Poetry, chapbook, 36 pages, from Bottlecap Features.
Opening with a young woman freshly arrived in the afterlife, House of the Dead enters the underworld from Greek mythology and never leaves, much like the dead themselves. Across bulleted lists, anthropological notes, encyclopedia entries, and more, the fates of a forgotten bride and a failed musician are pieced together bit by bit.
Mari Yoo’s debut poetry chapbook is not just about bringing a modern touch to ancient stories; the driving force across these pages is the effort to humanize the divine and the deceased alike. However, the desire to imagine the famed Orpheus and Eurydice after their myth ends, and what becomes of them when left to their respective eternities, is only half of the journey. The daily affairs and fragmenting marriage of the King and Queen of the underworld, those poor gods overwhelmed by modernity, comprise the second half. Together, they reveal an afterlife as difficult to navigate as the world of the living.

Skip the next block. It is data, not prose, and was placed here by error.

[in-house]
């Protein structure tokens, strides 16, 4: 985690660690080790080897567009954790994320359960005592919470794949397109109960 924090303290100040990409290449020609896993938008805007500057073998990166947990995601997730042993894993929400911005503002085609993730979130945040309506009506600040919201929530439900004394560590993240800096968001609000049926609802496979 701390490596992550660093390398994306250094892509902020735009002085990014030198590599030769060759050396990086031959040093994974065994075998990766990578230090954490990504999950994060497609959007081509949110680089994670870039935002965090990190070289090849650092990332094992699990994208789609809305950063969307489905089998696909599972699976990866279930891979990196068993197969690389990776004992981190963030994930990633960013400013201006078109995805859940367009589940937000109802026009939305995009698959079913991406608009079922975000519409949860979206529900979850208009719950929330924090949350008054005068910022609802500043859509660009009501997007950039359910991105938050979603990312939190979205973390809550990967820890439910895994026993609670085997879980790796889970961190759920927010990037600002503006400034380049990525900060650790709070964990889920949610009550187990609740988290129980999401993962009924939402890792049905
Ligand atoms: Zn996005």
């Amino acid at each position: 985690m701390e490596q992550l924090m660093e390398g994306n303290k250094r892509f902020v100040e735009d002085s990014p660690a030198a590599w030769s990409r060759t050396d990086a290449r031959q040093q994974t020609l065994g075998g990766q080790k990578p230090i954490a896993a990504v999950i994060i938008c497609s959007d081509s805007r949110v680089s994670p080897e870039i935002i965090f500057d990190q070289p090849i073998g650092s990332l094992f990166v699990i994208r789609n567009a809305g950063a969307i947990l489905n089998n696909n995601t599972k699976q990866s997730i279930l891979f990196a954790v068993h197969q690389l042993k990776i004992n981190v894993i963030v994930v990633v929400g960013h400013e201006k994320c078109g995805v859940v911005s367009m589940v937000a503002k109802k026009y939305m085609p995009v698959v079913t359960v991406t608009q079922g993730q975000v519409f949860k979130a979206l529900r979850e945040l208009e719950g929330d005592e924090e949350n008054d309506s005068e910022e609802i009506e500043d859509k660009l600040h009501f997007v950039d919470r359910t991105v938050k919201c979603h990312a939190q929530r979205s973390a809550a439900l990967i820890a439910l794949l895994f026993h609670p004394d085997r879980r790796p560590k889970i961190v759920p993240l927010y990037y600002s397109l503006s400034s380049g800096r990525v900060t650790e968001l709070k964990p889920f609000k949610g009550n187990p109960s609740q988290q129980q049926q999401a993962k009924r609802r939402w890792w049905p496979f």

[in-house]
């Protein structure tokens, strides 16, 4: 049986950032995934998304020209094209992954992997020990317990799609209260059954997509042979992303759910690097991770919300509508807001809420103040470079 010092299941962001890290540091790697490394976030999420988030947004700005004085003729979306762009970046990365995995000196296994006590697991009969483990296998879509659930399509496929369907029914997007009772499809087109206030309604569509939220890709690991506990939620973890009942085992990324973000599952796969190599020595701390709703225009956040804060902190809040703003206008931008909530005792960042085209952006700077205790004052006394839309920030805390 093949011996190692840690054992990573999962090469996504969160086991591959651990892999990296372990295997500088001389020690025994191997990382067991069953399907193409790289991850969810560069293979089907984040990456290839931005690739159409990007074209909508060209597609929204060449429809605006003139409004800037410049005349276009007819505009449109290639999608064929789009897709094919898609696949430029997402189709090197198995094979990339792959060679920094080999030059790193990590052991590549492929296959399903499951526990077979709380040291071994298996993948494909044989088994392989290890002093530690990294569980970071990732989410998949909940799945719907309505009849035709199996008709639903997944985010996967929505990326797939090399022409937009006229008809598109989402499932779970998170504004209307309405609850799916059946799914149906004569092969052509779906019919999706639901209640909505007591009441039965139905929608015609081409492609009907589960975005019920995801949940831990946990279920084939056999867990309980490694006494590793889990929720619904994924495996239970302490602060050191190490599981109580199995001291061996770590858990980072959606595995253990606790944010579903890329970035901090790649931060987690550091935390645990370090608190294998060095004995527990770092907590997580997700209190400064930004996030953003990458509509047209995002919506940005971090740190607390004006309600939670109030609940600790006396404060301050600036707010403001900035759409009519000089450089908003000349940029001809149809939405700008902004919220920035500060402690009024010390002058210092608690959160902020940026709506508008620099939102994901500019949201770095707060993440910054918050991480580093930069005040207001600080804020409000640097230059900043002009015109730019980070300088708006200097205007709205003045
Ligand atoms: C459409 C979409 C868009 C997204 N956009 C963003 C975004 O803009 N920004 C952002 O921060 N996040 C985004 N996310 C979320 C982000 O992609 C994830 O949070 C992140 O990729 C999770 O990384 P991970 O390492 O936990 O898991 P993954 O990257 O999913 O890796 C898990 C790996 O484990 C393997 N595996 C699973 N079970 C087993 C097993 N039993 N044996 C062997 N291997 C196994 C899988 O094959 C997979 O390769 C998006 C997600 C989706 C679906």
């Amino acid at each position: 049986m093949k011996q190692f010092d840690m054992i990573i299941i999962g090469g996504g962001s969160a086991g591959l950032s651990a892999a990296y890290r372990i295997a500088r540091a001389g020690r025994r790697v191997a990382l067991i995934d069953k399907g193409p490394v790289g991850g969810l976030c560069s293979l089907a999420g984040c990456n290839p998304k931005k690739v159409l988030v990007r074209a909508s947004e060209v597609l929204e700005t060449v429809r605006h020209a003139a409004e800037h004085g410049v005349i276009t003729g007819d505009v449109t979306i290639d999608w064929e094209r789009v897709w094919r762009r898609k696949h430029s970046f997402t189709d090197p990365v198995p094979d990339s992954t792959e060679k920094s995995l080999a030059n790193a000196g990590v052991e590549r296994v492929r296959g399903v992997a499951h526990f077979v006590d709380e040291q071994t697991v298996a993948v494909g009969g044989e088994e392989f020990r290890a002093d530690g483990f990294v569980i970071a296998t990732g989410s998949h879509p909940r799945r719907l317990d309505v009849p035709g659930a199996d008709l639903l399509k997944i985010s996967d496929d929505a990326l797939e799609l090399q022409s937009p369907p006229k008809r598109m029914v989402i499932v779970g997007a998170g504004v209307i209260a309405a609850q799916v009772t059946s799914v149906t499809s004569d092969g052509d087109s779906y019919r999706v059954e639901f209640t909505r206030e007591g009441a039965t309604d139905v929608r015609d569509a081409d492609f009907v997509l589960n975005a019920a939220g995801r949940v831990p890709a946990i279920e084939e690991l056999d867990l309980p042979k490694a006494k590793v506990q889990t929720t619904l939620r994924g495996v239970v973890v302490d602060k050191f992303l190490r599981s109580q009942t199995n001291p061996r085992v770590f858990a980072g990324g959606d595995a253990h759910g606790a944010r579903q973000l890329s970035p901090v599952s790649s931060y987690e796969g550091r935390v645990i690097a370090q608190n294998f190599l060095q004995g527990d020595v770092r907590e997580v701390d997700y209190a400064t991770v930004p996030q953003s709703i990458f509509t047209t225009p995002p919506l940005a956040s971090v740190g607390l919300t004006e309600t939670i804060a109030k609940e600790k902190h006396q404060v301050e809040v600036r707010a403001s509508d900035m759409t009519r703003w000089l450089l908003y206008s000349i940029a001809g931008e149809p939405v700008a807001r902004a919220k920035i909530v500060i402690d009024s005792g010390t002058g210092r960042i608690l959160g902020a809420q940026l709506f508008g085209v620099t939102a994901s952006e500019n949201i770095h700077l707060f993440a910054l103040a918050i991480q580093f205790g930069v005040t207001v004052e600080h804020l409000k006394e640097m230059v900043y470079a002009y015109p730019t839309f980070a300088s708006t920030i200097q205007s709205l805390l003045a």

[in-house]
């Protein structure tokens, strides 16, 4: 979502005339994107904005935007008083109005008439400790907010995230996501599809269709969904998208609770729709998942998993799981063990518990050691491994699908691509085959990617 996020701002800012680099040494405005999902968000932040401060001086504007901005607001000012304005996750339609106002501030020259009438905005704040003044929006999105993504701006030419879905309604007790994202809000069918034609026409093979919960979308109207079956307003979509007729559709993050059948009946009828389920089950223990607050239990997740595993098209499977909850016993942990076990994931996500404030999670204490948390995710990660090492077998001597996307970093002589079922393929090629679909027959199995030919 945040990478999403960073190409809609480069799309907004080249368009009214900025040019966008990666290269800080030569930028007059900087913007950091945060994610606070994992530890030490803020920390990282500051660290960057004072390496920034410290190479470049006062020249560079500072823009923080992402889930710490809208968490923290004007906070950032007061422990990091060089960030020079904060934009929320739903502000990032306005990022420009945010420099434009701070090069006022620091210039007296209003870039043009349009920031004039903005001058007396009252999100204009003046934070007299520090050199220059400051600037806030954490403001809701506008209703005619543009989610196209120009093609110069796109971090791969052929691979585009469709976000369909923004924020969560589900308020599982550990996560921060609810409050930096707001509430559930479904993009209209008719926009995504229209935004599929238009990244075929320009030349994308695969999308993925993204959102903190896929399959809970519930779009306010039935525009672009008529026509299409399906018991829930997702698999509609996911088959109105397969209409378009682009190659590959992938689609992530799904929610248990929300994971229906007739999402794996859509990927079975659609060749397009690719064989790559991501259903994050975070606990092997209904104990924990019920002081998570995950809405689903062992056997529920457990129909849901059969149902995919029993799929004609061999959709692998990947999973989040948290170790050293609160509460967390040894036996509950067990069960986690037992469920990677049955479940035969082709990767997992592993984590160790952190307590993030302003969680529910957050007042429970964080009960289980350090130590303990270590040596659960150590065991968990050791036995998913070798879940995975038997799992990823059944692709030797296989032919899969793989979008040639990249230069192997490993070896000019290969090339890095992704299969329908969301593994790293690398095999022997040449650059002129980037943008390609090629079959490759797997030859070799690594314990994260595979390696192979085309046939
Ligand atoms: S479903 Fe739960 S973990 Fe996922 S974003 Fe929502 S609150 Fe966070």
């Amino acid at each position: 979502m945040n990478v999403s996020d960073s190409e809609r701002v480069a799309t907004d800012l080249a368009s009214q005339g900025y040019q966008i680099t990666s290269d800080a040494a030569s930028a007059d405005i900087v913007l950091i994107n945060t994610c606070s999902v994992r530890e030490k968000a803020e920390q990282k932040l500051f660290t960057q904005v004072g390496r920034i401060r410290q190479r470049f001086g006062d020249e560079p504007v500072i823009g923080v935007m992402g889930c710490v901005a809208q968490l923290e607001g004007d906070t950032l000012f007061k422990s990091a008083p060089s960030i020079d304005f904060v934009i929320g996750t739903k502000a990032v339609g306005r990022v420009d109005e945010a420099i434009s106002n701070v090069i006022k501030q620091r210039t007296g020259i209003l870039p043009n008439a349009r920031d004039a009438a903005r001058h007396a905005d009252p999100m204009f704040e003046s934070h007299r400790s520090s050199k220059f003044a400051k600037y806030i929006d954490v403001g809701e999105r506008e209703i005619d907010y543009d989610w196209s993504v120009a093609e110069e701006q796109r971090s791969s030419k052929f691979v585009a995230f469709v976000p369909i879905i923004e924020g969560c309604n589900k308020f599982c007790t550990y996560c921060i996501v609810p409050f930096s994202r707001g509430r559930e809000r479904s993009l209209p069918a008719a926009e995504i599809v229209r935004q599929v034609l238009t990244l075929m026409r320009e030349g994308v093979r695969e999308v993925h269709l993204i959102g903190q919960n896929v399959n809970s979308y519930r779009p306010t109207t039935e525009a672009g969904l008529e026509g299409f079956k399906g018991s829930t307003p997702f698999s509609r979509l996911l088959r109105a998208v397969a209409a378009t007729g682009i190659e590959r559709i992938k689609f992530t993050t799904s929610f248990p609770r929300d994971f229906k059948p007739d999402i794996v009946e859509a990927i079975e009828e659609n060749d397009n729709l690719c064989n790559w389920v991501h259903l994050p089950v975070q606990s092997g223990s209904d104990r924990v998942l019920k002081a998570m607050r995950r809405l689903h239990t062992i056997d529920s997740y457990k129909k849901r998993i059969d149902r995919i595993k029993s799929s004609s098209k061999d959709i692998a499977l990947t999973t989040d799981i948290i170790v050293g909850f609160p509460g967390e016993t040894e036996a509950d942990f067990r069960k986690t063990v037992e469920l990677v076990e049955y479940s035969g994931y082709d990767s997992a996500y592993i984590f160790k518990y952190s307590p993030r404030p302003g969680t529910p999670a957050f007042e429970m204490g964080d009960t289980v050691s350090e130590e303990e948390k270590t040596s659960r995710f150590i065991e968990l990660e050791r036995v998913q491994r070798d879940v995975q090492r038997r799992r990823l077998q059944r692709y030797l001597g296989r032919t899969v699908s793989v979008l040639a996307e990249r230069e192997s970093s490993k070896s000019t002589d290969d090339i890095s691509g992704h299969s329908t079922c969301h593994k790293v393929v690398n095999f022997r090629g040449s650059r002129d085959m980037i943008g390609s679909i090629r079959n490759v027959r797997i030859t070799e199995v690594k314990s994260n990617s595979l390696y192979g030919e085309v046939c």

Yet there is beauty in tragedy. As much so as there is hope in Hades.
A student of both fiction and poetry, Mari Yoo (they/she) is an avid fan of all things odd, surreal, and downright spooky. Having grown up in suburban New Jersey, they prefer the thrill of a more urban and literary setting. They are currently pursuing their MFA in writing at Columbia University’s School of the Arts in New York. When not starting yet another writing project, Mari can most often be found watching horror films or gushing about said films to friends and family.